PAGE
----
Construction dominates the local economy in Truckee, Lashbrook said, in the form of construction material sales, contractor employment and eventual real estate sales.But that doesn’t make for the most diverse economic portfolio.andamp;#8220;One of the adjustments that came out of this is andamp;#8212; don’t put all your eggs in one basket,andamp;#8221; Lashbrook said. andamp;#8220;We need an economy base beyond new construction and real estate sales.andamp;#8221;At the Truckee Donner Public Utility District, Steven Poncelet, public information and conservation manager, said one of the biggest lessons learned was public involvement.andamp;#8220;As far as lessons learned; transparency works,andamp;#8221; Poncelet said.As the district made the transition to metered water rate structures, keeping the public apprised translated to a fairly smooth process, he said.At the school district, Jennings attributed recent successes andamp;#8212; balancing the budget, keeping class sizes down and maintaining extra-curricular sports programs andamp;#8212; to hardworking teachers and staff who, through a little creativity, were able to make great strides from modest means.andamp;#8220;By changing the way we do business and adopting a new educational model, we feel that rather than receiving an inferior education, our students are experiencing a higher quality product,andamp;#8221; Jennings said.
For Tahoe Forest Hospital, 2010 is something of a moving target, said Chief Executive Officer Bob Schapper.andamp;#8220;There is less money in the system for health services so we have to find more effective ways to improve the system of delivery, without knowing the shape health care reform is going to take,andamp;#8221; Schapper said.TRPA’s list of goals for 2010 seem unswayed by past economic uncertainty.andamp;#8220;Keep Tahoe mussel free, make Tahoe even more fire safe, make significant progress on completing the Regional Plan update (and) continue to embrace good science, innovative solutions and technology in our approach to protecting and improving Tahoe,andamp;#8221; Oliver said.For Truckee, shifting priorities could keep the workforce employed in public projects.andamp;#8220;We’re trying to get as much public works out there in the absence of private development,andamp;#8221; Lashbrook said.At the Truckee Tahoe Airport, 2010 will see the district continuing existing goals, like flight tracking, a possible new administration building, and hiring a new general manager, Bumen said.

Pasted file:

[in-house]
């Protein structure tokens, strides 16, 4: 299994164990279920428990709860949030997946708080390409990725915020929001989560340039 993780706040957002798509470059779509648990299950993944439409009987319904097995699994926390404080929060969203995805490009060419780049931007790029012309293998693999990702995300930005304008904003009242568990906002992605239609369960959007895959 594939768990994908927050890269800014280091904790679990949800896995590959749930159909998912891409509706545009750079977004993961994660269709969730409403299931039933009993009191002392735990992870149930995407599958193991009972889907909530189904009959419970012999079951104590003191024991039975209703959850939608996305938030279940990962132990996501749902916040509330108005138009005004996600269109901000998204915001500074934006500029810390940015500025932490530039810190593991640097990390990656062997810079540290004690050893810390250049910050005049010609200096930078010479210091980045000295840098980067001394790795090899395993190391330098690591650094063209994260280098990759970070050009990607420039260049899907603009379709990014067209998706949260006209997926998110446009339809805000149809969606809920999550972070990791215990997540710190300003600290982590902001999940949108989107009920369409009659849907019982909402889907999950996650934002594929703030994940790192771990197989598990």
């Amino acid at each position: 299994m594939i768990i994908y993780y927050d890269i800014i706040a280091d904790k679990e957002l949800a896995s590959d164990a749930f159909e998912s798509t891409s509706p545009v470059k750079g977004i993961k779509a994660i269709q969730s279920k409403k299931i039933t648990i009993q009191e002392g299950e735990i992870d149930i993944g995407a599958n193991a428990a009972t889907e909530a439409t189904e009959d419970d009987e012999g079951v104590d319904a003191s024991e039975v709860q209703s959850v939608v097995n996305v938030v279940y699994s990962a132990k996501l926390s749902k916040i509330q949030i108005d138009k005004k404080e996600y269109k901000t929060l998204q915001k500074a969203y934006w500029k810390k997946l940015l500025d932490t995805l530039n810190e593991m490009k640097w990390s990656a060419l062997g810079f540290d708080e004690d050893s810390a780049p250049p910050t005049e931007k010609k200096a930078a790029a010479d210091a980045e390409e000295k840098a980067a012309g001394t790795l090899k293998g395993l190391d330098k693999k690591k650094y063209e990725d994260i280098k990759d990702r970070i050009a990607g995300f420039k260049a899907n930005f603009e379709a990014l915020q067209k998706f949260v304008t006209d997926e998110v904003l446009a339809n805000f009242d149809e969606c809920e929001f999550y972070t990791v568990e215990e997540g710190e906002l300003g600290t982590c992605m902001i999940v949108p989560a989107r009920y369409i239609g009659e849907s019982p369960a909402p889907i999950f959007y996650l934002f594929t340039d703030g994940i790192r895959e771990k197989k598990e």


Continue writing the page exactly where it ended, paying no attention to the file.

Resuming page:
Support Local Journalism
Support Local Journalism
Readers around Lake Tahoe, Truckee, and beyond make the Sierra Sun's work possible. Your financial contribution supports our efforts to deliver quality, locally relevant journalism.
Now more than ever, your support is critical to help us keep our community informed about the evolving coronavirus pandemic and the impact it is having locally. Every contribution, however large or small, will make a difference.
Your donation will help us continue to cover COVID-19 and our other vital local news.
Start a dialogue, stay on topic and be civil.
If you don't follow the rules, your comment may be deleted.
User Legend: Moderator Trusted User